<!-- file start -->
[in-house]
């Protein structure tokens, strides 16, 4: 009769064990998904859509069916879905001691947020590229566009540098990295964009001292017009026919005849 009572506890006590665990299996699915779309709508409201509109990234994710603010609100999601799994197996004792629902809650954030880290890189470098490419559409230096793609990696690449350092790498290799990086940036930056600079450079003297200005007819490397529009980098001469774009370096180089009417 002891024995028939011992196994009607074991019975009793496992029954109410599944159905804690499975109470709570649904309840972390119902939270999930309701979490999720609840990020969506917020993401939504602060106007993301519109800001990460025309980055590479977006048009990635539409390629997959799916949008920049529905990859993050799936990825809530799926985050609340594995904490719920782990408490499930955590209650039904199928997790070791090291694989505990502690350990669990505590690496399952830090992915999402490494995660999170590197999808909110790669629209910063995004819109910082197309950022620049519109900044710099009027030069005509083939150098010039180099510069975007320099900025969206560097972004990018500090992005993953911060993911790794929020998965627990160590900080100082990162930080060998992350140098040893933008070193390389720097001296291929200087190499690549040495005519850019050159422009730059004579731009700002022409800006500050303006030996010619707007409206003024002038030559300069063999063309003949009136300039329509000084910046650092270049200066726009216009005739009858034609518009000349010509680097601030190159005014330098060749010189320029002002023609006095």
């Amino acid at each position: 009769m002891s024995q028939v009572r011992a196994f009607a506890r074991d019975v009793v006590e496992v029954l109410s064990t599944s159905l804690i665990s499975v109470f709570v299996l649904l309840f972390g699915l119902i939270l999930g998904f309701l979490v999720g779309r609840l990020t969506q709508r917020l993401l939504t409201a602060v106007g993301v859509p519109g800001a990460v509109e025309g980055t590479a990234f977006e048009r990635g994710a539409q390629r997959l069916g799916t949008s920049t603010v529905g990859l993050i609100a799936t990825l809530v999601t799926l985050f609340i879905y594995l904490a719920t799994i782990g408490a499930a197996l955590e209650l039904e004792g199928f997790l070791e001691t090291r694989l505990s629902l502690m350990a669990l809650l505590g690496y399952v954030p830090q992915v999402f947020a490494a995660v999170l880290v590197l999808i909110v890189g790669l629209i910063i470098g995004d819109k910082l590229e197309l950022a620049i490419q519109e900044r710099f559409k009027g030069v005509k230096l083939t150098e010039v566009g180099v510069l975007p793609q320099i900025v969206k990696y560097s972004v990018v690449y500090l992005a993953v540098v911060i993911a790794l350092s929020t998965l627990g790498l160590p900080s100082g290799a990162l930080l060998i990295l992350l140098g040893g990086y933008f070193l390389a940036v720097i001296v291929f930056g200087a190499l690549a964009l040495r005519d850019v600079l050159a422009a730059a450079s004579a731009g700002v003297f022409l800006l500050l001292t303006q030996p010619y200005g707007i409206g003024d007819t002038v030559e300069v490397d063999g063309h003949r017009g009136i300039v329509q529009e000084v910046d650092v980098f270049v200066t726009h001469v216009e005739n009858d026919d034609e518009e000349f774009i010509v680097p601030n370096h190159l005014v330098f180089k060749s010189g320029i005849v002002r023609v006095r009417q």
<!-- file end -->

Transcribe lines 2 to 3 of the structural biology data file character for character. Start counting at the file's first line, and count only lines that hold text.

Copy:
């Protein structure tokens, strides 16, 4: 009769064990998904859509069916879905001691947020590229566009540098990295964009001292017009026919005849 009572506890006590665990299996699915779309709508409201509109990234994710603010609100999601799994197996004792629902809650954030880290890189470098490419559409230096793609990696690449350092790498290799990086940036930056600079450079003297200005007819490397529009980098001469774009370096180089009417 002891024995028939011992196994009607074991019975009793496992029954109410599944159905804690499975109470709570649904309840972390119902939270999930309701979490999720609840990020969506917020993401939504602060106007993301519109800001990460025309980055590479977006048009990635539409390629997959799916949008920049529905990859993050799936990825809530799926985050609340594995904490719920782990408490499930955590209650039904199928997790070791090291694989505990502690350990669990505590690496399952830090992915999402490494995660999170590197999808909110790669629209910063995004819109910082197309950022620049519109900044710099009027030069005509083939150098010039180099510069975007320099900025969206560097972004990018500090992005993953911060993911790794929020998965627990160590900080100082990162930080060998992350140098040893933008070193390389720097001296291929200087190499690549040495005519850019050159422009730059004579731009700002022409800006500050303006030996010619707007409206003024002038030559300069063999063309003949009136300039329509000084910046650092270049200066726009216009005739009858034609518009000349010509680097601030190159005014330098060749010189320029002002023609006095």
């Amino acid at each position: 009769m002891s024995q028939v009572r011992a196994f009607a506890r074991d019975v009793v006590e496992v029954l109410s064990t599944s159905l804690i665990s499975v109470f709570v299996l649904l309840f972390g699915l119902i939270l999930g998904f309701l979490v999720g779309r609840l990020t969506q709508r917020l993401l939504t409201a602060v106007g993301v859509p519109g800001a990460v509109e025309g980055t590479a990234f977006e048009r990635g994710a539409q390629r997959l069916g799916t949008s920049t603010v529905g990859l993050i609100a799936t990825l809530v999601t799926l985050f609340i879905y594995l904490a719920t799994i782990g408490a499930a197996l955590e209650l039904e004792g199928f997790l070791e001691t090291r694989l505990s629902l502690m350990a669990l809650l505590g690496y399952v954030p830090q992915v999402f947020a490494a995660v999170l880290v590197l999808i909110v890189g790669l629209i910063i470098g995004d819109k910082l590229e197309l950022a620049i490419q519109e900044r710099f559409k009027g030069v005509k230096l083939t150098e010039v566009g180099v510069l975007p793609q320099i900025v969206k990696y560097s972004v990018v690449y500090l992005a993953v540098v911060i993911a790794l350092s929020t998965l627990g790498l160590p900080s100082g290799a990162l930080l060998i990295l992350l140098g040893g990086y933008f070193l390389a940036v720097i001296v291929f930056g200087a190499l690549a964009l040495r005519d850019v600079l050159a422009a730059a450079s004579a731009g700002v003297f022409l800006l500050l001292t303006q030996p010619y200005g707007i409206g003024d007819t002038v030559e300069v490397d063999g063309h003949r017009g009136i300039v329509q529009e000084v910046d650092v980098f270049v200066t726009h001469v216009e005739n009858d026919d034609e518009e000349f774009i010509v680097p601030n370096h190159l005014v330098f180089k060749s010189g320029i005849v002002r023609v006095r009417q």